Purpose. We all need it. Without it, we stagnate. What's yours? Don't have one? Find one.

Journaling. Writing your feelings down can help you sort out where the problems are. It's a healing process in and of itself and incredibly beneficial. The act of using hands and contemplation alone is good. Practice that gratitude especially.

Don't forget this resource. Coping Techniques A to Z | The Withdrawal Project Even if not withdrawing it has many great techniques for mental health problems. 

Can you rewire your brain without drugs? Watch HERE

Getting out of the negative. Watch

There's a whole array of videos of course on this subject. Start exploring. The school of thought is changing. 


These suggestions are not enough on their own. It's a multi faceted approach. All of them working together will help with a large proportion of problems, if not more. Being out in nature alone is good for the mood. Even a park. We did not evolve living in concrete. Neither is a pill a magic solution. There are none.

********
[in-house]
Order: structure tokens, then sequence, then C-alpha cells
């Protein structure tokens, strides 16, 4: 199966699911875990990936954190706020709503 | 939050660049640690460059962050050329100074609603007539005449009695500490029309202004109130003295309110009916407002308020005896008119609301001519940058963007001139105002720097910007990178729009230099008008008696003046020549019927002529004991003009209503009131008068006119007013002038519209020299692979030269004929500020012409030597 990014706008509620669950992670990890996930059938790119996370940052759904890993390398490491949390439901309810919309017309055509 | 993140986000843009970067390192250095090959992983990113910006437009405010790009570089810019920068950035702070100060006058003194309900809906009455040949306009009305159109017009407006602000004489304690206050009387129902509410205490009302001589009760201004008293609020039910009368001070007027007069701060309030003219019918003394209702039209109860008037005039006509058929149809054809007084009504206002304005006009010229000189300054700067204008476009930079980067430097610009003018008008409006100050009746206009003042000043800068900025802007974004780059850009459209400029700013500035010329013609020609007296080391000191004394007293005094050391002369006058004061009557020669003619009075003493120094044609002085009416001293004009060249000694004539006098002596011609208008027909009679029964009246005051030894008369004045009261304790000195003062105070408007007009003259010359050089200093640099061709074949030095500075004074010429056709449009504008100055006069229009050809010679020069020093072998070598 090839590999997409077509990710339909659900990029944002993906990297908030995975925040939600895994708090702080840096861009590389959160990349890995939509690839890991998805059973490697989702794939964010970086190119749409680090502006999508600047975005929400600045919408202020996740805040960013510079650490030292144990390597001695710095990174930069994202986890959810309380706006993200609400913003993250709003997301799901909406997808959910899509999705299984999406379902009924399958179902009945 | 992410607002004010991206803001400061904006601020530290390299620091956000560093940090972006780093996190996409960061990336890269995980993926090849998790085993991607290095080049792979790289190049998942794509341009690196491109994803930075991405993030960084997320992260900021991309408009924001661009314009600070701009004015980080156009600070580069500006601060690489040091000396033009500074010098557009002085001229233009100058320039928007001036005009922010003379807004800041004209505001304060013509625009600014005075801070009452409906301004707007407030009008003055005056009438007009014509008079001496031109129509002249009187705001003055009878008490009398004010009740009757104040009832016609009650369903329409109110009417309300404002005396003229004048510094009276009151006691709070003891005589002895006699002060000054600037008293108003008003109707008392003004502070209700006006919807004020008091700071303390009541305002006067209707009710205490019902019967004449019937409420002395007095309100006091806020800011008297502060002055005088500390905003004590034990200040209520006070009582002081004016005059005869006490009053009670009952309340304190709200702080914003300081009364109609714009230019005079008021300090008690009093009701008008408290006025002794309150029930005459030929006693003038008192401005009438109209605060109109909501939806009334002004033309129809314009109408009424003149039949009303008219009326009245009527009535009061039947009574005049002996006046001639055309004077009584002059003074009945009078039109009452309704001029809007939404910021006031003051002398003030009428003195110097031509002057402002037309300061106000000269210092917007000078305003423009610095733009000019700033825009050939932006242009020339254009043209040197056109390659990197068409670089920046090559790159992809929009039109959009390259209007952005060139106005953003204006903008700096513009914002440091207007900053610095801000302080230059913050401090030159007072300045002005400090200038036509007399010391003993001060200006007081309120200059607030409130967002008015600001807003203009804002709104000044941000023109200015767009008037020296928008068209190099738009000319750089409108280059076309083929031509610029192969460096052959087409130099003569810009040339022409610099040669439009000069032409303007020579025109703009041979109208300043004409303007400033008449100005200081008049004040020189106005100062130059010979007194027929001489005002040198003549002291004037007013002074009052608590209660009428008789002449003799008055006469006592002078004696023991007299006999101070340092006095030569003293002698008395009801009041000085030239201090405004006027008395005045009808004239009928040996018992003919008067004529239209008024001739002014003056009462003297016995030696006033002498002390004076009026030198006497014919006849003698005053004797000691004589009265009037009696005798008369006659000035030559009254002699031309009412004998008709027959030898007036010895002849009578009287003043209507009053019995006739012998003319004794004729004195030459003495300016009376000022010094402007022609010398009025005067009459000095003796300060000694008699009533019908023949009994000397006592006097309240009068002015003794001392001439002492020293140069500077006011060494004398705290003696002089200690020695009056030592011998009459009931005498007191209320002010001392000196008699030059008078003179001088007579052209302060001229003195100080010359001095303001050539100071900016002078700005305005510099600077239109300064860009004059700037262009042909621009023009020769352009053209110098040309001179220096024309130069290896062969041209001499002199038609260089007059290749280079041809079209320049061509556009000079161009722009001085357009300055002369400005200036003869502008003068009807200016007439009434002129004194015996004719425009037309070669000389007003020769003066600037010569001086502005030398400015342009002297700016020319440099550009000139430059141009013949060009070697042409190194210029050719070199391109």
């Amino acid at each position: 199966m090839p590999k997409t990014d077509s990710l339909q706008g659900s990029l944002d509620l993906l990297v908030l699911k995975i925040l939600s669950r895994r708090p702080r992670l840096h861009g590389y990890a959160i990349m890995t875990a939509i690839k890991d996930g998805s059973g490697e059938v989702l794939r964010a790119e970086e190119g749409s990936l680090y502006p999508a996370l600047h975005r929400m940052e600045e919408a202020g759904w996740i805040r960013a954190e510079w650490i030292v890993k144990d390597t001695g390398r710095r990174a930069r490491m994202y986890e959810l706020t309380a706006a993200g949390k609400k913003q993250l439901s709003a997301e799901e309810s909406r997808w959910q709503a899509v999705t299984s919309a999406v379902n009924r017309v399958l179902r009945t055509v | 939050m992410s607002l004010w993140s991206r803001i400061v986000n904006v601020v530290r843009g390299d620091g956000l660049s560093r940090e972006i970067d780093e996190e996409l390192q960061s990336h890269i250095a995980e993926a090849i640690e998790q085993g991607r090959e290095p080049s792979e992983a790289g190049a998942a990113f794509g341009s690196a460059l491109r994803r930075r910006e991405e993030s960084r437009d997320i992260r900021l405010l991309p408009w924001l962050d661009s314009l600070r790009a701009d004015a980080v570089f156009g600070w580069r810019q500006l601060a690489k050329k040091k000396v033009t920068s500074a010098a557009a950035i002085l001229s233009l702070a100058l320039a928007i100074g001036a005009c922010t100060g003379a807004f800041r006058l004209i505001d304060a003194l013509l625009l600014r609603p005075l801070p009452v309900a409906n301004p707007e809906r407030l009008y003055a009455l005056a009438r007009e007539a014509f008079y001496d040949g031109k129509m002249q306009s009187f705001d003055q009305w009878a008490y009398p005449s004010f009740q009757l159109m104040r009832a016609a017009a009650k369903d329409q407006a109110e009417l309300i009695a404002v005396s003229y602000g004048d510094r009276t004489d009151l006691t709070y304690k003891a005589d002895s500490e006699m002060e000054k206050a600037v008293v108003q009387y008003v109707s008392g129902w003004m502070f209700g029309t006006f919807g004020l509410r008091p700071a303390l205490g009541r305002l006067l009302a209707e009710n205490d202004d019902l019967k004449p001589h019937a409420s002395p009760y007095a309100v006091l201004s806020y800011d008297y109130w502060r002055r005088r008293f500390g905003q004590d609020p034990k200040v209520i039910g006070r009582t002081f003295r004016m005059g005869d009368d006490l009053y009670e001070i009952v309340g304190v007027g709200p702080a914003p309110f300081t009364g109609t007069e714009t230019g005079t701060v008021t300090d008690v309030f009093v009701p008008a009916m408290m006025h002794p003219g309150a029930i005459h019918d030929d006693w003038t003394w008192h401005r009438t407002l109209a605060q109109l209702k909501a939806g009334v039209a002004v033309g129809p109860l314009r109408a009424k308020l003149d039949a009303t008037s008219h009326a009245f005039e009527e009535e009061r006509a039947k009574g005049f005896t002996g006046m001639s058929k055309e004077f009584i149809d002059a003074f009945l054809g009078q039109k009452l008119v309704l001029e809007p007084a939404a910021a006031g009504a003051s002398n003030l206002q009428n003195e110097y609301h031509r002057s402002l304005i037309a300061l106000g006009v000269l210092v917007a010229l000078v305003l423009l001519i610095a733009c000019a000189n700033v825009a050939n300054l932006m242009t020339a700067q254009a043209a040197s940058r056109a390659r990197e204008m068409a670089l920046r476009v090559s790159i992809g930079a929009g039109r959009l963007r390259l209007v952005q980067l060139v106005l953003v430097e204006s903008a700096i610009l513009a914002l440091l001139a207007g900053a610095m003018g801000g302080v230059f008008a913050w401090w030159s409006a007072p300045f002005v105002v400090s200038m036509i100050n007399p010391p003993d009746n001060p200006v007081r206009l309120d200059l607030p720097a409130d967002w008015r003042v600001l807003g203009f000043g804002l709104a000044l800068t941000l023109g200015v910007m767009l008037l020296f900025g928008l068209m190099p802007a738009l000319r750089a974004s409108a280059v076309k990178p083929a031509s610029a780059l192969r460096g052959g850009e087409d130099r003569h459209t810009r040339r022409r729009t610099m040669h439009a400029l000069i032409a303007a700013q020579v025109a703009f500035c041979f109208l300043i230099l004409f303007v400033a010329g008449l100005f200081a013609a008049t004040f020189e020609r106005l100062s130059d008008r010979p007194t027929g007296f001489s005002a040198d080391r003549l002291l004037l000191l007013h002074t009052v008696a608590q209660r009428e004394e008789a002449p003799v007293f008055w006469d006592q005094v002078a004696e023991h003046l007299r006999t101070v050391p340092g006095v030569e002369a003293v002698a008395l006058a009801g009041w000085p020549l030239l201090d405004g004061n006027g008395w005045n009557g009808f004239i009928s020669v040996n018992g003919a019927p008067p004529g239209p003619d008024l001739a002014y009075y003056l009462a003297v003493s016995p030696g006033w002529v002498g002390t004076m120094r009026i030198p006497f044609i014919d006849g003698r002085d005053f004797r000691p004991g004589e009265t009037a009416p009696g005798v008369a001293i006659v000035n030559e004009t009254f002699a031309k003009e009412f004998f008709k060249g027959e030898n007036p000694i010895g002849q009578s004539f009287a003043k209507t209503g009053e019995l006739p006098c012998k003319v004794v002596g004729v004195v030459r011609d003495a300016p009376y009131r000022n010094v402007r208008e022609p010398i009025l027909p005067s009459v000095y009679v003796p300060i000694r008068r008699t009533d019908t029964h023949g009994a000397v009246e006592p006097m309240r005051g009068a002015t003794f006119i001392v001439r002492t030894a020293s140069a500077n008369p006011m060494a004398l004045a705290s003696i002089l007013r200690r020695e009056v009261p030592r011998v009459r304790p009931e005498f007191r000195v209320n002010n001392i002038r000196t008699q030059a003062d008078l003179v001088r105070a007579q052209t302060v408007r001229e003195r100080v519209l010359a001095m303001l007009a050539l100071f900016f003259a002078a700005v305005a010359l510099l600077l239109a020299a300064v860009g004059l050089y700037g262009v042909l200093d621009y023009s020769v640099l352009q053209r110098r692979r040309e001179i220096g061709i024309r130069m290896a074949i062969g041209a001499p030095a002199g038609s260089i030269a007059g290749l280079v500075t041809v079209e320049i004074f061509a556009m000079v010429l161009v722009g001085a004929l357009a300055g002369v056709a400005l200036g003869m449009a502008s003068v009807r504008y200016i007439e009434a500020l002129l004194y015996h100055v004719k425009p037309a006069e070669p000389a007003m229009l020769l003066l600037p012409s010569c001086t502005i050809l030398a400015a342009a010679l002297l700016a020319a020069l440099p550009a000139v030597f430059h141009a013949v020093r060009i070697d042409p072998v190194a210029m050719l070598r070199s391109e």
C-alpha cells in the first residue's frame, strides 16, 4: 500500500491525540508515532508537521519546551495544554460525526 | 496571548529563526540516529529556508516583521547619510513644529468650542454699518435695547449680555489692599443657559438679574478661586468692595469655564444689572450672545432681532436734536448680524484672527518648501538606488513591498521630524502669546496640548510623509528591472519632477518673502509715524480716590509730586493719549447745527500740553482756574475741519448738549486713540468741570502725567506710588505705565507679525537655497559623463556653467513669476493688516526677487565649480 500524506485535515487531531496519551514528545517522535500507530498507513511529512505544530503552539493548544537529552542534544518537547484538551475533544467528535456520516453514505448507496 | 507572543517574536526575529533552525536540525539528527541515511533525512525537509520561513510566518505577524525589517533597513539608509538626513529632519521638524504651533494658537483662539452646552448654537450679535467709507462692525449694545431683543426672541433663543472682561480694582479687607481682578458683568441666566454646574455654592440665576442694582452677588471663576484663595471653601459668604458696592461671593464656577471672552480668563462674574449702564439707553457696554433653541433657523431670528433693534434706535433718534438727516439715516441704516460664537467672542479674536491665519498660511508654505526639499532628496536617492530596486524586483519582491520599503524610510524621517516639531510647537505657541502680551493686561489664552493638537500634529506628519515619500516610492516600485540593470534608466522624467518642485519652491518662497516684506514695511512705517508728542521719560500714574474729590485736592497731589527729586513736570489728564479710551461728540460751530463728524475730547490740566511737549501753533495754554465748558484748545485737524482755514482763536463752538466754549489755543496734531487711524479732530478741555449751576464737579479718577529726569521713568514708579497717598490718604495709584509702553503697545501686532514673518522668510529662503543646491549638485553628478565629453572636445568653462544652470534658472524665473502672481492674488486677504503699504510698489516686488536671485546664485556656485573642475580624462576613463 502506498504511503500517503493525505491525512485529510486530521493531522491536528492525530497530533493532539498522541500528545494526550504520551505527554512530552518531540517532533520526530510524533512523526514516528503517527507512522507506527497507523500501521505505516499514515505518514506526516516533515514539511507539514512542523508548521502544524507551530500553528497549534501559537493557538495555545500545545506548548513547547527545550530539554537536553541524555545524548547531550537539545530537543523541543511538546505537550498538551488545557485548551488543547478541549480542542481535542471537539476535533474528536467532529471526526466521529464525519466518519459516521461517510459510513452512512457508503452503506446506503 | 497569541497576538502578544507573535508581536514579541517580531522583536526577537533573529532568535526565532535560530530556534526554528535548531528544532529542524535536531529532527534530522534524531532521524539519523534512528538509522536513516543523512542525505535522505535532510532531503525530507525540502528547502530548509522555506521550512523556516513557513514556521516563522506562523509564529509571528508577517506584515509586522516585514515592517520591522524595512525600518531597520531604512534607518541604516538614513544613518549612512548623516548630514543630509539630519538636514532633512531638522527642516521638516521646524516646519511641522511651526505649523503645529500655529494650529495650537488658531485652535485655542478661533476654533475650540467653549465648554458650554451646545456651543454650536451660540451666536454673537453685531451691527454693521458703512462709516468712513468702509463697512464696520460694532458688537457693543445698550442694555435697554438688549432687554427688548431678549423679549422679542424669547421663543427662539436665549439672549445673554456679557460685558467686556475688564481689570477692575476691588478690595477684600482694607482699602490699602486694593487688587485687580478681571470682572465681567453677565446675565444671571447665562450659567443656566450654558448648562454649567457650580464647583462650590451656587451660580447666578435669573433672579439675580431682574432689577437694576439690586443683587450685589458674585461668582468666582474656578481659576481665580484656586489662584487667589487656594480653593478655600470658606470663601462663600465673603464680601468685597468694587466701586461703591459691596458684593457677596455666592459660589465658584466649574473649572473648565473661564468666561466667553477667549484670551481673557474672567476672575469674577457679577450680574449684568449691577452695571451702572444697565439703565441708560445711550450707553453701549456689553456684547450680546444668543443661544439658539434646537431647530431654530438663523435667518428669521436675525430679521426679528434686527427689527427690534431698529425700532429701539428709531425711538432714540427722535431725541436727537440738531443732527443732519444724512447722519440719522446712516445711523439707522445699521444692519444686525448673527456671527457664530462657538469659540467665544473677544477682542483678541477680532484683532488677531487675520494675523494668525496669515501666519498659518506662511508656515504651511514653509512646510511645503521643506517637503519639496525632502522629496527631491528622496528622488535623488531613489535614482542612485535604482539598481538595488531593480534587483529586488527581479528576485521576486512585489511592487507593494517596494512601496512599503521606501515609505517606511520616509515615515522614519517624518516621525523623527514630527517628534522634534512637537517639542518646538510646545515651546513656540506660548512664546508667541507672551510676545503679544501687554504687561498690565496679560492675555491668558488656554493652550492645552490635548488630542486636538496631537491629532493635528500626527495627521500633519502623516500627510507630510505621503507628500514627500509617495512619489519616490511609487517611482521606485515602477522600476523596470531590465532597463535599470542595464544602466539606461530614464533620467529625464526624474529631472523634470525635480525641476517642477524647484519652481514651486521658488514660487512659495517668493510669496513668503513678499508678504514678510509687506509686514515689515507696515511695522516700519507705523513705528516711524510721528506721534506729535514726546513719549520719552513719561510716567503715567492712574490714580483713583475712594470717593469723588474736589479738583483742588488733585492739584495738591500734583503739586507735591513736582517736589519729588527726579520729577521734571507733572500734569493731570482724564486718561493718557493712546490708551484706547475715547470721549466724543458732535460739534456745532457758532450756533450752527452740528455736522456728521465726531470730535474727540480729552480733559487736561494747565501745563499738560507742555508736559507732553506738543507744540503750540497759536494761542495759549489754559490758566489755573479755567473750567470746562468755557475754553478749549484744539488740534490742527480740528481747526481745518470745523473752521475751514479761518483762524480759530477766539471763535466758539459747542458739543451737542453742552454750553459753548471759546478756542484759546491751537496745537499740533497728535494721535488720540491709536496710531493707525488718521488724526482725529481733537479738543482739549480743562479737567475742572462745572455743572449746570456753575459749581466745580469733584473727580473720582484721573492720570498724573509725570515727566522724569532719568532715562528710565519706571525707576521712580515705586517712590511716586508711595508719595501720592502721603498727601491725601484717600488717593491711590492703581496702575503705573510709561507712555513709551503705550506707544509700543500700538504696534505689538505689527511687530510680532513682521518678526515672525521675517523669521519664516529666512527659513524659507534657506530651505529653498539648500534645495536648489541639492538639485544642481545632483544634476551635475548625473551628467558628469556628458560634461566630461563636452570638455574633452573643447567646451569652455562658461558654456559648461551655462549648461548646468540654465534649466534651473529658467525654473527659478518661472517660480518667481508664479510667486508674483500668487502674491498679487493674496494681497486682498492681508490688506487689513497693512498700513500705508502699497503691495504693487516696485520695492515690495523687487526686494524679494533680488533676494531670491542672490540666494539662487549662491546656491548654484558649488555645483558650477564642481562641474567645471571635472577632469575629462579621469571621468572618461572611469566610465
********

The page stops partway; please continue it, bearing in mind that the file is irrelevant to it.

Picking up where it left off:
Some problems can be lifelong. Mine certainly have been. Over forty-five years. However, if I knew even some of those suggestions when I was young my life would have been much better. My mother took me to a doctor as a teenager. I was told I had Hypoglycemia and to avoid sugar. They were clueless. I ended up self medicating when I discovered alcohol from 16 onwards. After a few close calls, assaults, accidents, overdoses, it wasn't until my late 30's when I was prescribed anti-depressants. They helped. Briefly. A few years perhaps. When they stopped working, that's when I tried to come off. And the horror began.

I am not a health professional so seek your own advice, though be careful with doctors as they are the vessel with which drug companies pass. Seek counselling before a doctor. Unless of course, you're considering self harm and are in desperate straits, in which case a pill may help short term.  I'm merely saying there are alternatives that should be explored in addition to, or in place of medication.

Mental issues are bad enough but having to deal with horrendous, possibly permanent withdrawals/side effects from drugs can make your life a living nightmare, which some people never recover from.


Get in touch if you have questions etc.

A.J. Langford Books

The terrifying rise of anti-depressants and why you don't need them. (Part 1/2 The problems)


Drugs are not a magic solution, yet are being over prescribed